Even some gun rights advocates find glaring holes in the law. Sean Caranna, founder of Florida Carry, says the risk protection orders issued by judges under the law are band-aids on a bigger problem. His group, which advocates for Second Amendment rights, has lobbied Tallahassee for increased funding for mental health.

“It’s nothing but a feel-good measure. Someone that dangerous should not be allowed back in society. I wouldn’t let this person near pool chemicals or a car, let alone have a gun,” said Caranna. “Until we start locking up bad people and getting treatment and true community control for people who are insane, things won’t change.”

State Sen. Jason Pizzo, a Democrat whose district covers coastal MIami-Dade and Broward, said the latest shooting underlines that more than a criminal background check should be called to assure the safe return of firearms.

“When we’re dealing with mental health, a simple criminal background check is not enough to ensure that the return of a person’s firearms is safe, either for that person’s own self or the public,” he said. “We need to make sure the courts are looking at mental health and substance abuse, and that they are doing so before a risk protection order expires.”

State records show Chludinsky’s problems were lengthy. He had been arrested a number of times since 2006. Most of the charges were for illegal drugs and traffic violations. He’s also had six domestic violence complaints filed against him, ranging from sexual assault to battery. His ex-wife told the Miami Herald that he long struggled with drug and mental health problems.

It remained unclear Friday whether weapons Margate police returned to Chludinsky were used in the hotel shootout or if he had acquired new ones since.

A Fort Lauderdale police officer was shot near the Holiday Inn Express Fort Lauderdale Cruise Airport on Southeast 17th Street on Thursday morning, March 21, 2024. Bullet holes can be seen in the window above the pool deck at the hotel. (Joe Cavaretta/South Florida Sun Sentinel)
A Fort Lauderdale police officer was shot near the Holiday Inn Express Fort Lauderdale Cruise Airport on Southeast 17th Street on Thursday morning, March 21, 2024. Bullet holes can be seen in the window above the pool deck at the hotel. (Joe Cavaretta/South Florida Sun Sentinel)

Parkland shooting led to law

The risk protection order provision was just one piece of a much larger gun reform package signed into Florida law just three weeks after the Feb. 14, 2018 Parkland high school massacre. The bill also included about $400 million for school security and mental health resources. The age for owning a rifle or shotgun gun was raised to 21 and a three-day waiting period to purchase rifles was put in place. This year, a proposal passed by the Florida House to drop the age back to 18, failed.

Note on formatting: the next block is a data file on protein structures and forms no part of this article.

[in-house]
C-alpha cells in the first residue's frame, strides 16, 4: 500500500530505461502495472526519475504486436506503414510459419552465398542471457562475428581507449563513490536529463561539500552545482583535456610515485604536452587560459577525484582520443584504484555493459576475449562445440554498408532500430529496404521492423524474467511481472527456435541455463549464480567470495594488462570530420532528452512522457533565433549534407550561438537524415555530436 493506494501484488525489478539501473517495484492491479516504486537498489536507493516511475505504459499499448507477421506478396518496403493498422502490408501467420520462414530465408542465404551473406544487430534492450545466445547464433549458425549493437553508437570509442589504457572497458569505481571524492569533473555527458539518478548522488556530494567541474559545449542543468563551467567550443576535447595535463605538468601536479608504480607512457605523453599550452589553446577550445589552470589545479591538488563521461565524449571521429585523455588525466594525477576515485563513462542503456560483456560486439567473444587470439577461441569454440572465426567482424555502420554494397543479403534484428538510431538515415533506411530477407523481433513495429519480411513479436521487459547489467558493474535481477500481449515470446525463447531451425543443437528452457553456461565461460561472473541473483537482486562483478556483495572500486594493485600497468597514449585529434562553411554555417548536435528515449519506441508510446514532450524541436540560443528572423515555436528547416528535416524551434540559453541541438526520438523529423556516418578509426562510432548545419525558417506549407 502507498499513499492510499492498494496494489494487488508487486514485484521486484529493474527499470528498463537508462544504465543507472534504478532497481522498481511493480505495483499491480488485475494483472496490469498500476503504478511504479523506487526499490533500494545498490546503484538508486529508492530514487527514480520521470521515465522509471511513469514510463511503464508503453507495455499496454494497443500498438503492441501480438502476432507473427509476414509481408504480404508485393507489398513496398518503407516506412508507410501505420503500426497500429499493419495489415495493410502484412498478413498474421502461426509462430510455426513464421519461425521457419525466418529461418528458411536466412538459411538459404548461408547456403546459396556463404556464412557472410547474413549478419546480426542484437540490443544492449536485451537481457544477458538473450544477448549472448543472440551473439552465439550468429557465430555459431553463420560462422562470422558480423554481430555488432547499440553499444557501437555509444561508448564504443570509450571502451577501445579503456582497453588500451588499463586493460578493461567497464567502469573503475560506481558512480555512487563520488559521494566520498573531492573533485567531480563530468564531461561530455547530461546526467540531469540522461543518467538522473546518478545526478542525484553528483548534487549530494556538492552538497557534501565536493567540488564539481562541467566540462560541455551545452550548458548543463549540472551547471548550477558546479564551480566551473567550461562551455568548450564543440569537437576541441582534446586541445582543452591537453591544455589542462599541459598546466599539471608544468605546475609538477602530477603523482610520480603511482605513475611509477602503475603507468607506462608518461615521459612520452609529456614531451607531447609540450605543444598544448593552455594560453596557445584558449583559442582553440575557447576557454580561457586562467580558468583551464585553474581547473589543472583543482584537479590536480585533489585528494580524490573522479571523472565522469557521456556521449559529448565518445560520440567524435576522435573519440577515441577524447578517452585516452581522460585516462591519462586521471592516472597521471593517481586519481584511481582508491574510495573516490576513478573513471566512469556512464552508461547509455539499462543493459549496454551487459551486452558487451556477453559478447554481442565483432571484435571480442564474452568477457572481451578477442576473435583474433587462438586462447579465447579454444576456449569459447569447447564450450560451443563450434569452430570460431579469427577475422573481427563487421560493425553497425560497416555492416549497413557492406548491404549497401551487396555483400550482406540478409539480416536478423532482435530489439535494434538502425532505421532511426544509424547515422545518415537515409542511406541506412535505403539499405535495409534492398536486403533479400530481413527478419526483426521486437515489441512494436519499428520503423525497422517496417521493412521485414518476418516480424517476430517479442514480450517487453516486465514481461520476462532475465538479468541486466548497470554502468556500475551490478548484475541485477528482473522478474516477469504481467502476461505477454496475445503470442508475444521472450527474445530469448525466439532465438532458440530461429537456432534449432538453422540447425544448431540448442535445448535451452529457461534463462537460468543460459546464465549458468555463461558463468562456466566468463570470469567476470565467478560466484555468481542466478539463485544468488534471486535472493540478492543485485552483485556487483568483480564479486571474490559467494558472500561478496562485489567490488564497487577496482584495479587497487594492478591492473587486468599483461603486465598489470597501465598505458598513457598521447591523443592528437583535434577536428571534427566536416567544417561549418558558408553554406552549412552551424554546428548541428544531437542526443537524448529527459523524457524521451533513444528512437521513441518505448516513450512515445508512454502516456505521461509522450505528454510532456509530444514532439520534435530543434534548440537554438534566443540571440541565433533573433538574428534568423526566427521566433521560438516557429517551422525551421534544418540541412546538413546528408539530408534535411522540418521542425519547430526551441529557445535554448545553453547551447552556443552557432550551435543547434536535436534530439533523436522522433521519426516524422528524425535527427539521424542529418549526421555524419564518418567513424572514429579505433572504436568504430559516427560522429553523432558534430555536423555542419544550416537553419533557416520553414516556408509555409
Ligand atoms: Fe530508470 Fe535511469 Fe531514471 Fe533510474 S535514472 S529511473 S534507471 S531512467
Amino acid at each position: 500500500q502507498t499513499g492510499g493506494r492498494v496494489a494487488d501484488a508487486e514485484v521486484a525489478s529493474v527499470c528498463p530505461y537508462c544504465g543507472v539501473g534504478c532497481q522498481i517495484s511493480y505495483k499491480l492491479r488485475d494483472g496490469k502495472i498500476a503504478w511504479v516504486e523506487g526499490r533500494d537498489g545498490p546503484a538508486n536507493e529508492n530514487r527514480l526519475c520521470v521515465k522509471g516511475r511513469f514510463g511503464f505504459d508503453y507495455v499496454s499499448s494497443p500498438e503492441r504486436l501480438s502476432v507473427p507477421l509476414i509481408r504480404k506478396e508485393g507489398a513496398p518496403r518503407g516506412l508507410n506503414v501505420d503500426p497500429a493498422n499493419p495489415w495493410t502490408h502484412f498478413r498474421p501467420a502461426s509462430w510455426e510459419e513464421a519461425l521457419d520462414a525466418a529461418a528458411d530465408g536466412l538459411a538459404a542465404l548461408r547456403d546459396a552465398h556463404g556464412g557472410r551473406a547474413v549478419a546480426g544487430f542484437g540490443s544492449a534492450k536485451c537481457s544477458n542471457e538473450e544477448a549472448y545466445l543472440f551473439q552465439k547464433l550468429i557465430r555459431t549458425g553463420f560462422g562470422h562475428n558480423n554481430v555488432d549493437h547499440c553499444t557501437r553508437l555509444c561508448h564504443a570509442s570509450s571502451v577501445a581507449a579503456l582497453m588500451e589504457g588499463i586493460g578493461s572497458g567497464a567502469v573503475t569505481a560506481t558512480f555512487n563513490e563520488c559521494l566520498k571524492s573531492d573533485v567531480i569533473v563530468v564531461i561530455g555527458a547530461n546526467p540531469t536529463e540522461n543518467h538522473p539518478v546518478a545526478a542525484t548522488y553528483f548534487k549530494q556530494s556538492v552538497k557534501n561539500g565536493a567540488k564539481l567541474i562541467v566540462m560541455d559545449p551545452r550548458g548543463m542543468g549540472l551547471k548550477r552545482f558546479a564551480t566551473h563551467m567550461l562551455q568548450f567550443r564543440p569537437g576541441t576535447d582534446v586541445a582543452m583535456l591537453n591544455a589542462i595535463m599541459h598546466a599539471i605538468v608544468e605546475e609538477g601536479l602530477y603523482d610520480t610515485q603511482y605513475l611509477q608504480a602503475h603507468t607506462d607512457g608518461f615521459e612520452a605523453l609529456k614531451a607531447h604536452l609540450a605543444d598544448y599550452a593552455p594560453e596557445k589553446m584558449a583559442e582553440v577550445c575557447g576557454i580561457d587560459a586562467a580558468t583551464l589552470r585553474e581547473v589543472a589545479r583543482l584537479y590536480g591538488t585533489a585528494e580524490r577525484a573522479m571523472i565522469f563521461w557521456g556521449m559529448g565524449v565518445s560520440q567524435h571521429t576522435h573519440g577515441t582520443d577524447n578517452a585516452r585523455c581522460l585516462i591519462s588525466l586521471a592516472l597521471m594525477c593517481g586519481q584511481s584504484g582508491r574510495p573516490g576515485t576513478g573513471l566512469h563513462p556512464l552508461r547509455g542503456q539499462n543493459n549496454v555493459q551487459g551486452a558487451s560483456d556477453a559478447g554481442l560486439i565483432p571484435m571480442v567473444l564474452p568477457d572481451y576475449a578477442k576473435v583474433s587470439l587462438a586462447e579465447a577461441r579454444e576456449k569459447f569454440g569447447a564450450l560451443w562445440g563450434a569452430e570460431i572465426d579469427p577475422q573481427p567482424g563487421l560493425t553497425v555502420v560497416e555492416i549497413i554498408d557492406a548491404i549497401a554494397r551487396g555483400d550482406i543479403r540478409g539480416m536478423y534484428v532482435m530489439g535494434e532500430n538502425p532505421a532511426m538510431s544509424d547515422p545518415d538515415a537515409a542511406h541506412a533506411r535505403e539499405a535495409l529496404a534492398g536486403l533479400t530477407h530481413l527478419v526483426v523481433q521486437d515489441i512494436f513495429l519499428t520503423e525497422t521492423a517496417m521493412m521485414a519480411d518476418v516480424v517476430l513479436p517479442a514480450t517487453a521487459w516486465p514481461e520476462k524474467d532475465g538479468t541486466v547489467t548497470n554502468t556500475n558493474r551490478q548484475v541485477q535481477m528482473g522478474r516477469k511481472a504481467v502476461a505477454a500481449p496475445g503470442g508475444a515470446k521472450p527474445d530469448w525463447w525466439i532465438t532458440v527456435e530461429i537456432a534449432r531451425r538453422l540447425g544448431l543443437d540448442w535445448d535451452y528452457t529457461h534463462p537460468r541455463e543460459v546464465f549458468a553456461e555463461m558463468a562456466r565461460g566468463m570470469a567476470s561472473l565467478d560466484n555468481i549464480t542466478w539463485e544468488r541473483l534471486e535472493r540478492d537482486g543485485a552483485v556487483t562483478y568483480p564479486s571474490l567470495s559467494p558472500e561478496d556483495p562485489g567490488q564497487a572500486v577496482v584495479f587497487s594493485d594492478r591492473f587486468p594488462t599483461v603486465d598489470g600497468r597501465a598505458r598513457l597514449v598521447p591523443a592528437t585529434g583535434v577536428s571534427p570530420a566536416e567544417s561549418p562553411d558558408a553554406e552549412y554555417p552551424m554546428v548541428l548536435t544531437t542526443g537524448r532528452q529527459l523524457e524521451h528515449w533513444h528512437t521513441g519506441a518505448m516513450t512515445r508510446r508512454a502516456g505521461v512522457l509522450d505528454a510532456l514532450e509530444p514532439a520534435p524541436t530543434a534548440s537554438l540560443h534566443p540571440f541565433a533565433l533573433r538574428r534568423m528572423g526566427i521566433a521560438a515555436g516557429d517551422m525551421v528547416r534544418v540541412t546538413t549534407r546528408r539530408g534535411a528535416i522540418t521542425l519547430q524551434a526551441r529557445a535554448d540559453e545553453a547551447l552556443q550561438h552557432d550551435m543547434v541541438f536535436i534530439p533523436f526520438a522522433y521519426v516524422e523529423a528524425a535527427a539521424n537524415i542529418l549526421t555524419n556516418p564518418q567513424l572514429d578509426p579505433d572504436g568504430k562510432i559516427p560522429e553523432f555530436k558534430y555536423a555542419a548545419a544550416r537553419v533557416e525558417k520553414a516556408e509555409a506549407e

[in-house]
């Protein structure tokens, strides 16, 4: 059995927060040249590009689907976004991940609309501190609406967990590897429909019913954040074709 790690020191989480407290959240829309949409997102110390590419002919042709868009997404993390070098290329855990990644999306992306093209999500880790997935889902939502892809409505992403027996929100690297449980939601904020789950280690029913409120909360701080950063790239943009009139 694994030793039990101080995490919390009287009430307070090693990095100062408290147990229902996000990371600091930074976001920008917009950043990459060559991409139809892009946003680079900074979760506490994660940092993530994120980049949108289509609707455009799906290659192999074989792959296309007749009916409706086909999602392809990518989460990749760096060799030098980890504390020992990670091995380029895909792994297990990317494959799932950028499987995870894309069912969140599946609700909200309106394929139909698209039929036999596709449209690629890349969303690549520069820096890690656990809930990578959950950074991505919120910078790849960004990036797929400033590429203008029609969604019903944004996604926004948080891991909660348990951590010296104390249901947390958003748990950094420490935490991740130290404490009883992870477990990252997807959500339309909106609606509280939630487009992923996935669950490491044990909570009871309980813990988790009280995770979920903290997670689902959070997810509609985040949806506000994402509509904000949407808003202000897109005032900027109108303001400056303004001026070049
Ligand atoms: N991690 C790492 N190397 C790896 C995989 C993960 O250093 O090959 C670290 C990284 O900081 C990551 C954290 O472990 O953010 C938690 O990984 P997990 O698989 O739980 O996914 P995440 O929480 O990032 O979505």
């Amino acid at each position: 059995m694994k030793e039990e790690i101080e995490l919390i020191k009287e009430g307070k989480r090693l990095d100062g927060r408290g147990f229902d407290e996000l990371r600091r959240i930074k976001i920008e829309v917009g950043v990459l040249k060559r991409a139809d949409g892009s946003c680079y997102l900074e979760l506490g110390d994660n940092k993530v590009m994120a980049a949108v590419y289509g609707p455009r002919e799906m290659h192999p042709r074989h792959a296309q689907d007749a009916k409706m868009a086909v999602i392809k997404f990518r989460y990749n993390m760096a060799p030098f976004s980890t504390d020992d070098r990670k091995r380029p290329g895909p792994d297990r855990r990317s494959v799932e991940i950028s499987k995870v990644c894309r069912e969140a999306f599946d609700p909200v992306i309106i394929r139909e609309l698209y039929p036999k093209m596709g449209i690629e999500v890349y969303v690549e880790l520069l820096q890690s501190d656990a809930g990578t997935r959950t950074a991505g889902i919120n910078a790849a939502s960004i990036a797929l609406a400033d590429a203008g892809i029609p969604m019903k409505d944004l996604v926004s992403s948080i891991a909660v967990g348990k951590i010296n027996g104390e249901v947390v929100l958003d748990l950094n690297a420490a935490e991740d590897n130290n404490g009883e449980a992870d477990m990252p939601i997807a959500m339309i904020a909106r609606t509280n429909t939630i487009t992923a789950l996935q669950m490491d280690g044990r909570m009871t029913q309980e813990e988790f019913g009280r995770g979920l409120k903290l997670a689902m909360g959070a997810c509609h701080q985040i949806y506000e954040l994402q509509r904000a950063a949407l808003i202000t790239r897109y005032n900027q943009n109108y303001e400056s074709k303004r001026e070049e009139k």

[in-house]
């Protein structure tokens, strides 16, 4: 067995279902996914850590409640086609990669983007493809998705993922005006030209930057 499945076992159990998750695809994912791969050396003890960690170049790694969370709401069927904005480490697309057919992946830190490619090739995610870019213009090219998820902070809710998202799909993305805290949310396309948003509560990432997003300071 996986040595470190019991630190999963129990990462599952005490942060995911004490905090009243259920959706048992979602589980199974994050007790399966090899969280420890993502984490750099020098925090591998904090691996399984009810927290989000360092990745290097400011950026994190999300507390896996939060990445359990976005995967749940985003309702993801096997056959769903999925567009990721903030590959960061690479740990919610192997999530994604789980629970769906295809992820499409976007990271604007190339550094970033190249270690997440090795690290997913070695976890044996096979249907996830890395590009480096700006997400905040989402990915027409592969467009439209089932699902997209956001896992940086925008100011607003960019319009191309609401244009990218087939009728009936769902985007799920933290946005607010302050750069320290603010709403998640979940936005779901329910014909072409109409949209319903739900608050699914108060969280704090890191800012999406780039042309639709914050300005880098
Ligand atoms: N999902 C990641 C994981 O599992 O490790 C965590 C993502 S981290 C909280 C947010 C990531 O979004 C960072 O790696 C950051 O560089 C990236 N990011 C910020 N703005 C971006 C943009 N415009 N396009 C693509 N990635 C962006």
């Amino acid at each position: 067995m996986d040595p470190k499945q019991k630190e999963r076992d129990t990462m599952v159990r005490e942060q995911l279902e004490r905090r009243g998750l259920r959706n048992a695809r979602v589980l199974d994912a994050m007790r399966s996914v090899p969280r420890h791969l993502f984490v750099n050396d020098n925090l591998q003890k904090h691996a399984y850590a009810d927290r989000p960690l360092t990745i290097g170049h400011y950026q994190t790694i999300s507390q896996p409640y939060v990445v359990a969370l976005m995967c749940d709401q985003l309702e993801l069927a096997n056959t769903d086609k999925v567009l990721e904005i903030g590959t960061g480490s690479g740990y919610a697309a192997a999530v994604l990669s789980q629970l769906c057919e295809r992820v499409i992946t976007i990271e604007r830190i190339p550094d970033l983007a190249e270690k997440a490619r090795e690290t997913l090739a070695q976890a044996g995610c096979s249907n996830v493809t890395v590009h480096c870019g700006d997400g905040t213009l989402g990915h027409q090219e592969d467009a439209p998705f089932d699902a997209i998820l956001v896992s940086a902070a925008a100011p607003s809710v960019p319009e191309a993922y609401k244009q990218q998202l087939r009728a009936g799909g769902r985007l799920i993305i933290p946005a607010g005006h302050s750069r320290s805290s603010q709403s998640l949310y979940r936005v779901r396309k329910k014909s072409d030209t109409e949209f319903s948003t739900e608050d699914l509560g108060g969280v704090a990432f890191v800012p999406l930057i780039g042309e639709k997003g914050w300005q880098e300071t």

The law has been used thousands of times since it was implemented and a number of studies have shown it has cut down suicide rates and domestic murders. Still, it has holes. That was abundantly clear in the case of suspected Miami serial killer Willie Maceo, who had his weapons seized by law enforcement a year before he became the suspect in a string of murders.

Miami Police records show that more than a year before he caught the agency’s attention, his parents called 911 and said their bipolar son was acting strangely inside their Kendall home. They told police he had refused to take medication and rambled on about conspiracies while repeatedly racking the slide of his Glock 9mm pistol. After a psychiatric evaluation, a judge gave police permission to seize Maceo’s Glock.

Eighteen months after Maceo retrieved the Glock, Miami Police say it was used to shoot two homeless men in Wynwood, one of whom died. Current court records show Maceo, who had no previous criminal history, is awaiting trial for only one of the murders.

The alleged murders and Maceo’s arrest made national headlines. But it also clearly illustrated the difficulties police have in trying to pre-empt grievous crimes, even with “red flag” laws in place.

Fred Guttenberg, who’s been outspoken about the dangers of gun violence since his 14-year-old daughter Jaime Guttenberg was killed in the Parkland shooting, said even though Florida has some of the “better” gun laws in the country, more work can be done. On Saturday, coincidentally, Vice President Kamala Harris is scheduled to visit the long shuttered school building, which has finally been scheduled for demolition. Her office says gun safety will be one of her topics.

“Doing everything we can to get weapons back to the people as soon as possible is a mistake,” Guttenberg said. “We can’t ignore the reality that we’ve armed so many people to the point that we have to get weapons away from dangerous people.”